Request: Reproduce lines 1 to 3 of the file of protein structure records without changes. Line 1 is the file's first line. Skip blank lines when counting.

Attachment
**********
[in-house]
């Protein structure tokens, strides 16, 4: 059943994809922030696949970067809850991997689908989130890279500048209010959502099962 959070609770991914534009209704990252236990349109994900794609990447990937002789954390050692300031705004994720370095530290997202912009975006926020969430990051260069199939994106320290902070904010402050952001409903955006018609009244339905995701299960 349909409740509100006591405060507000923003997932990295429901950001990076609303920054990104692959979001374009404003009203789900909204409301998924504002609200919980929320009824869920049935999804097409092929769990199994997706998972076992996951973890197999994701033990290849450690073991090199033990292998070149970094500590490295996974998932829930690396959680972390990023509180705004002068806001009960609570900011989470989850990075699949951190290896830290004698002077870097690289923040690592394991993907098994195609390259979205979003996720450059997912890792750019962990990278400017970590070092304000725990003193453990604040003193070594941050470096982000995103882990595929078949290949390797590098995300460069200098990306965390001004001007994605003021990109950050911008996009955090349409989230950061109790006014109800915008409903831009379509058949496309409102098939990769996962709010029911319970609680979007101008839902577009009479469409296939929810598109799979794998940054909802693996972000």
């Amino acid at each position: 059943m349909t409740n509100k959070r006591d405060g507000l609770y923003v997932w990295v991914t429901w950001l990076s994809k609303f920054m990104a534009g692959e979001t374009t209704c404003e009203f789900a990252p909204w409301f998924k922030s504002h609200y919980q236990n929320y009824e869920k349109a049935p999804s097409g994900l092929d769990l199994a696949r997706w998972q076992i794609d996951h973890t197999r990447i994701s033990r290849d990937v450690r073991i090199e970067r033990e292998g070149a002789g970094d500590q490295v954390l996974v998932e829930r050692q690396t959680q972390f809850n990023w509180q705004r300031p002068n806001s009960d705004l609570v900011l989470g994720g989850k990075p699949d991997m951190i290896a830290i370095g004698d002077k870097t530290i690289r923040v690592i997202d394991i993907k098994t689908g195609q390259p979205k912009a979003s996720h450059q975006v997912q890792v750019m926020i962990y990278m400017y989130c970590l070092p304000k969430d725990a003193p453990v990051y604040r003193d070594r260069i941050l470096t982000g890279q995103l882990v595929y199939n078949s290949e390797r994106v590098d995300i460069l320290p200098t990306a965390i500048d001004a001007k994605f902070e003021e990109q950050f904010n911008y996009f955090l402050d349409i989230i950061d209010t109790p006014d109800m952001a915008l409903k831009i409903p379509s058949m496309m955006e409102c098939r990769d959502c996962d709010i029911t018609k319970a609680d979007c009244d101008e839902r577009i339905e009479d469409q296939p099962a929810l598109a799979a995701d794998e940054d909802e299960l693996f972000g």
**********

[in-house]
């Protein structure tokens, strides 16, 4: 059943994809922030696949970067809850991997689908989130890279500048209010959502099962 959070609770991914534009209704990252236990349109994900794609990447990937002789954390050692300031705004994720370095530290997202912009975006926020969430990051260069199939994106320290902070904010402050952001409903955006018609009244339905995701299960 349909409740509100006591405060507000923003997932990295429901950001990076609303920054990104692959979001374009404003009203789900909204409301998924504002609200919980929320009824869920049935999804097409092929769990199994997706998972076992996951973890197999994701033990290849450690073991090199033990292998070149970094500590490295996974998932829930690396959680972390990023509180705004002068806001009960609570900011989470989850990075699949951190290896830290004698002077870097690289923040690592394991993907098994195609390259979205979003996720450059997912890792750019962990990278400017970590070092304000725990003193453990604040003193070594941050470096982000995103882990595929078949290949390797590098995300460069200098990306965390001004001007994605003021990109950050911008996009955090349409989230950061109790006014109800915008409903831009379509058949496309409102098939990769996962709010029911319970609680979007101008839902577009009479469409296939929810598109799979794998940054909802693996972000």
């Amino acid at each position: 059943m349909t409740n509100k959070r006591d405060g507000l609770y923003v997932w990295v991914t429901w950001l990076s994809k609303f920054m990104a534009g692959e979001t374009t209704c404003e009203f789900a990252p909204w409301f998924k922030s504002h609200y919980q236990n929320y009824e869920k349109a049935p999804s097409g994900l092929d769990l199994a696949r997706w998972q076992i794609d996951h973890t197999r990447i994701s033990r290849d990937v450690r073991i090199e970067r033990e292998g070149a002789g970094d500590q490295v954390l996974v998932e829930r050692q690396t959680q972390f809850n990023w509180q705004r300031p002068n806001s009960d705004l609570v900011l989470g994720g989850k990075p699949d991997m951190i290896a830290i370095g004698d002077k870097t530290i690289r923040v690592i997202d394991i993907k098994t689908g195609q390259p979205k912009a979003s996720h450059q975006v997912q890792v750019m926020i962990y990278m400017y989130c970590l070092p304000k969430d725990a003193p453990v990051y604040r003193d070594r260069i941050l470096t982000g890279q995103l882990v595929y199939n078949s290949e390797r994106v590098d995300i460069l320290p200098t990306a965390i500048d001004a001007k994605f902070e003021e990109q950050f904010n911008y996009f955090l402050d349409i989230i950061d209010t109790p006014d109800m952001a915008l409903k831009i409903p379509s058949m496309m955006e409102c098939r990769d959502c996962d709010i029911t018609k319970a609680d979007c009244d101008e839902r577009i339905e009479d469409q296939p099962a929810l598109a799979a995701d794998e940054d909802e299960l693996f972000g």